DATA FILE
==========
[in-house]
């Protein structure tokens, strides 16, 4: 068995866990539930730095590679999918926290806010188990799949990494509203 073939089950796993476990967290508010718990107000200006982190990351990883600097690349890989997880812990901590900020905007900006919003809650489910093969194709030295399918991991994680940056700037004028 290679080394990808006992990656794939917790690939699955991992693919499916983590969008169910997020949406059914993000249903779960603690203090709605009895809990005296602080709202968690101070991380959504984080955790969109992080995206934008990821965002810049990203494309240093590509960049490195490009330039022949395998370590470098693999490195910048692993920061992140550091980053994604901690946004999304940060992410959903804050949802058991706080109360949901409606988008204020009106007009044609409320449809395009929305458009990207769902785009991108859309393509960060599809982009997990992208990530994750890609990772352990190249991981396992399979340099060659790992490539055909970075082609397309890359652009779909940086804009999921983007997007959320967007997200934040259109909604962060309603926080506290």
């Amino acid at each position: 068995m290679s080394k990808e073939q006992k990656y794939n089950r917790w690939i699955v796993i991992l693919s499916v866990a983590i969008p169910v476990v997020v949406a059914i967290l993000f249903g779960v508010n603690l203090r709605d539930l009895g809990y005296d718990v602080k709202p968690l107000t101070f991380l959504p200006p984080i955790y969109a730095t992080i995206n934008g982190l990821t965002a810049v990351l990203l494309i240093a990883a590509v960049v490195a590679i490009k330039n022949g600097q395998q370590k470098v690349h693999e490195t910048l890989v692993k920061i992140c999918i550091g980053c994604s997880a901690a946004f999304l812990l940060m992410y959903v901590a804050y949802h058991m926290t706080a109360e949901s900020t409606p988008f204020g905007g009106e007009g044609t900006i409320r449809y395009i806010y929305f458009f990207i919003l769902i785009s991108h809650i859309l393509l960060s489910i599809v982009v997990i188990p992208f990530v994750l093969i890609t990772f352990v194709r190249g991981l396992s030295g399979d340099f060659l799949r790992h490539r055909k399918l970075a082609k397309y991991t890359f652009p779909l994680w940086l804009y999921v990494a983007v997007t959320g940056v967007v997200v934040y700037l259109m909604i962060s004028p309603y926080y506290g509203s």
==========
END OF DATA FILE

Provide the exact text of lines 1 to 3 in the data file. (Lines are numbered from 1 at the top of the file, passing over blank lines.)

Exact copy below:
[in-house]
């Protein structure tokens, strides 16, 4: 068995866990539930730095590679999918926290806010188990799949990494509203 073939089950796993476990967290508010718990107000200006982190990351990883600097690349890989997880812990901590900020905007900006919003809650489910093969194709030295399918991991994680940056700037004028 290679080394990808006992990656794939917790690939699955991992693919499916983590969008169910997020949406059914993000249903779960603690203090709605009895809990005296602080709202968690101070991380959504984080955790969109992080995206934008990821965002810049990203494309240093590509960049490195490009330039022949395998370590470098693999490195910048692993920061992140550091980053994604901690946004999304940060992410959903804050949802058991706080109360949901409606988008204020009106007009044609409320449809395009929305458009990207769902785009991108859309393509960060599809982009997990992208990530994750890609990772352990190249991981396992399979340099060659790992490539055909970075082609397309890359652009779909940086804009999921983007997007959320967007997200934040259109909604962060309603926080506290």
């Amino acid at each position: 068995m290679s080394k990808e073939q006992k990656y794939n089950r917790w690939i699955v796993i991992l693919s499916v866990a983590i969008p169910v476990v997020v949406a059914i967290l993000f249903g779960v508010n603690l203090r709605d539930l009895g809990y005296d718990v602080k709202p968690l107000t101070f991380l959504p200006p984080i955790y969109a730095t992080i995206n934008g982190l990821t965002a810049v990351l990203l494309i240093a990883a590509v960049v490195a590679i490009k330039n022949g600097q395998q370590k470098v690349h693999e490195t910048l890989v692993k920061i992140c999918i550091g980053c994604s997880a901690a946004f999304l812990l940060m992410y959903v901590a804050y949802h058991m926290t706080a109360e949901s900020t409606p988008f204020g905007g009106e007009g044609t900006i409320r449809y395009i806010y929305f458009f990207i919003l769902i785009s991108h809650i859309l393509l960060s489910i599809v982009v997990i188990p992208f990530v994750l093969i890609t990772f352990v194709r190249g991981l396992s030295g399979d340099f060659l799949r790992h490539r055909k399918l970075a082609k397309y991991t890359f652009p779909l994680w940086l804009y999921v990494a983007v997007t959320g940056v967007v997200v934040y700037l259109m909604i962060s004028p309603y926080y506290g509203s």